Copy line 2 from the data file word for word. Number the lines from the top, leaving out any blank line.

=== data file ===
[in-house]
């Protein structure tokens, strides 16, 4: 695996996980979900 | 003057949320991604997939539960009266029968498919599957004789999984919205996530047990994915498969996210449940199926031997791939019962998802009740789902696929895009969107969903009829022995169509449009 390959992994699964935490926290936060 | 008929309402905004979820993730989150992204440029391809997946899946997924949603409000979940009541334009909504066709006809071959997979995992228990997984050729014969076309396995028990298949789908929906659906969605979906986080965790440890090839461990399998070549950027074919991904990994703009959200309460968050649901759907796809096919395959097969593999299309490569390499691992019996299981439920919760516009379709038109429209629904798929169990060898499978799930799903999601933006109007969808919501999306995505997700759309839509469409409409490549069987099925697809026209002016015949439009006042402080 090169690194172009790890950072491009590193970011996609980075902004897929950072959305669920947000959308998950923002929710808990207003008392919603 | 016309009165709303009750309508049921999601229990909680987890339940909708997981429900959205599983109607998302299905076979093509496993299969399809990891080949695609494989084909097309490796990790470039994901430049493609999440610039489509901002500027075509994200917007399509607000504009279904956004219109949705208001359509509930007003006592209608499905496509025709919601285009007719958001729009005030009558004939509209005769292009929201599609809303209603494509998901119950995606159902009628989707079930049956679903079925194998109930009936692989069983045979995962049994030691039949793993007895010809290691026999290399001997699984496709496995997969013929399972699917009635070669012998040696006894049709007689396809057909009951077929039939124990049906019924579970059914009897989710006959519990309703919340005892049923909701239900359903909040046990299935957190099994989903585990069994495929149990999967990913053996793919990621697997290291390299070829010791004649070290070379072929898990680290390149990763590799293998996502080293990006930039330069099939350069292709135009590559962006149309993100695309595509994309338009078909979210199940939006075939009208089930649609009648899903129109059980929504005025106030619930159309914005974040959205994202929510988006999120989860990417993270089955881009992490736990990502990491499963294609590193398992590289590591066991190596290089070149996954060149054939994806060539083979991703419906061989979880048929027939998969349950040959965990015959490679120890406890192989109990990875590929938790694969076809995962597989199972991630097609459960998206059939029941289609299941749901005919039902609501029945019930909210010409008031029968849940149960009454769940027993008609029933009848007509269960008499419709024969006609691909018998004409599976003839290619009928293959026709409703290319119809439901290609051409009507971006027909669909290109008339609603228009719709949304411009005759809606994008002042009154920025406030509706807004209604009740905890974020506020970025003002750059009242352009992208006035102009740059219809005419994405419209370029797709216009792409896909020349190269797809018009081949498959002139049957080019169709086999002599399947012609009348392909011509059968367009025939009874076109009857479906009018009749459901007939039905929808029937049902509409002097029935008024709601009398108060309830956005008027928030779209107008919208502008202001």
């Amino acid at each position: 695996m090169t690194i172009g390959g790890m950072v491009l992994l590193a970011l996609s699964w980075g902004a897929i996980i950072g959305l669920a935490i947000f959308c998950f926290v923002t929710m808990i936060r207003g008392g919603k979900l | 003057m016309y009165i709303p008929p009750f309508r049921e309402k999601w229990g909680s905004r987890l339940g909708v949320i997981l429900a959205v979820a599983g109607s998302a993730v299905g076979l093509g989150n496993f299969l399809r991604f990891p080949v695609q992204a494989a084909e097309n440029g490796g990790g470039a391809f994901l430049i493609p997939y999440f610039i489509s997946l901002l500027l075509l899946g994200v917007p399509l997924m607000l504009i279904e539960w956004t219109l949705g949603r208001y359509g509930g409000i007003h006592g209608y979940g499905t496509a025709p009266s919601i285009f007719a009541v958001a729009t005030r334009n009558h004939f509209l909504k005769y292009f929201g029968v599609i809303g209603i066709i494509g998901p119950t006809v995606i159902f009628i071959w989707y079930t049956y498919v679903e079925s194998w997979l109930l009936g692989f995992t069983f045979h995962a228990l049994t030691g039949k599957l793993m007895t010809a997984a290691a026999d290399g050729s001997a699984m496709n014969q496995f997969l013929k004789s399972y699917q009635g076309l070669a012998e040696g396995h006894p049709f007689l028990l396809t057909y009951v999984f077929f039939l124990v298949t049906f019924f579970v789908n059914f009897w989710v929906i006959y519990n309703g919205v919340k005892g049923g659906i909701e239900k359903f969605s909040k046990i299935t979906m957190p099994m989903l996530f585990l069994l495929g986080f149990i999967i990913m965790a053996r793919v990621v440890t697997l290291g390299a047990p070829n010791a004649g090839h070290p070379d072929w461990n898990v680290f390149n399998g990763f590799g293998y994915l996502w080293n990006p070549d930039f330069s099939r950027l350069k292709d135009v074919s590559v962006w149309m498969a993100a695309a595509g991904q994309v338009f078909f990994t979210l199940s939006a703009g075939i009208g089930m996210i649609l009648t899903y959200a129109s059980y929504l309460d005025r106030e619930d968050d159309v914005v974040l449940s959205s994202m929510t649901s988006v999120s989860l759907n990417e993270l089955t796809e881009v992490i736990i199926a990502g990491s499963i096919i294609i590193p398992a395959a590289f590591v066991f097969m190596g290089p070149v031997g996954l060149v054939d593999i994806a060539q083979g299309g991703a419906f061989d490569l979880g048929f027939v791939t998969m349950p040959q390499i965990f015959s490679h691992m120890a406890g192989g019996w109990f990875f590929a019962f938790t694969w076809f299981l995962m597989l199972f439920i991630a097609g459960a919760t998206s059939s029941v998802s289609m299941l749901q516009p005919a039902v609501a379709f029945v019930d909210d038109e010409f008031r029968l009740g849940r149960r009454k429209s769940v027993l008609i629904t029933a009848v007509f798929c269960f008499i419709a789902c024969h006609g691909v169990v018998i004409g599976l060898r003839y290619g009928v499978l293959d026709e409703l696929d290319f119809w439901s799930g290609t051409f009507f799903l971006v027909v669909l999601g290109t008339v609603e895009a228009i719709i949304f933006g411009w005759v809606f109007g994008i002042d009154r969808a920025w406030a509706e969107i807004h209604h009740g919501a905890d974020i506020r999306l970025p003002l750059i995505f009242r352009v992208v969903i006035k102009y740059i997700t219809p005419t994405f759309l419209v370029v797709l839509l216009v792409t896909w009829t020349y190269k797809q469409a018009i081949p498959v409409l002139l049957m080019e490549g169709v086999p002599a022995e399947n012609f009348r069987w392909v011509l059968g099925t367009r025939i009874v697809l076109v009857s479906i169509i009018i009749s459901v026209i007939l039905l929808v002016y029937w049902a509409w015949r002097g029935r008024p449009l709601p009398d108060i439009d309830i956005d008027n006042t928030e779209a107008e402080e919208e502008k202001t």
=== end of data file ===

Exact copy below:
């Protein structure tokens, strides 16, 4: 695996996980979900 | 003057949320991604997939539960009266029968498919599957004789999984919205996530047990994915498969996210449940199926031997791939019962998802009740789902696929895009969107969903009829022995169509449009 390959992994699964935490926290936060 | 008929309402905004979820993730989150992204440029391809997946899946997924949603409000979940009541334009909504066709006809071959997979995992228990997984050729014969076309396995028990298949789908929906659906969605979906986080965790440890090839461990399998070549950027074919991904990994703009959200309460968050649901759907796809096919395959097969593999299309490569390499691992019996299981439920919760516009379709038109429209629904798929169990060898499978799930799903999601933006109007969808919501999306995505997700759309839509469409409409490549069987099925697809026209002016015949439009006042402080 090169690194172009790890950072491009590193970011996609980075902004897929950072959305669920947000959308998950923002929710808990207003008392919603 | 016309009165709303009750309508049921999601229990909680987890339940909708997981429900959205599983109607998302299905076979093509496993299969399809990891080949695609494989084909097309490796990790470039994901430049493609999440610039489509901002500027075509994200917007399509607000504009279904956004219109949705208001359509509930007003006592209608499905496509025709919601285009007719958001729009005030009558004939509209005769292009929201599609809303209603494509998901119950995606159902009628989707079930049956679903079925194998109930009936692989069983045979995962049994030691039949793993007895010809290691026999290399001997699984496709496995997969013929399972699917009635070669012998040696006894049709007689396809057909009951077929039939124990049906019924579970059914009897989710006959519990309703919340005892049923909701239900359903909040046990299935957190099994989903585990069994495929149990999967990913053996793919990621697997290291390299070829010791004649070290070379072929898990680290390149990763590799293998996502080293990006930039330069099939350069292709135009590559962006149309993100695309595509994309338009078909979210199940939006075939009208089930649609009648899903129109059980929504005025106030619930159309914005974040959205994202929510988006999120989860990417993270089955881009992490736990990502990491499963294609590193398992590289590591066991190596290089070149996954060149054939994806060539083979991703419906061989979880048929027939998969349950040959965990015959490679120890406890192989109990990875590929938790694969076809995962597989199972991630097609459960998206059939029941289609299941749901005919039902609501029945019930909210010409008031029968849940149960009454769940027993008609029933009848007509269960008499419709024969006609691909018998004409599976003839290619009928293959026709409703290319119809439901290609051409009507971006027909669909290109008339609603228009719709949304411009005759809606994008002042009154920025406030509706807004209604009740905890974020506020970025003002750059009242352009992208006035102009740059219809005419994405419209370029797709216009792409896909020349190269797809018009081949498959002139049957080019169709086999002599399947012609009348392909011509059968367009025939009874076109009857479906009018009749459901007939039905929808029937049902509409002097029935008024709601009398108060309830956005008027928030779209107008919208502008202001």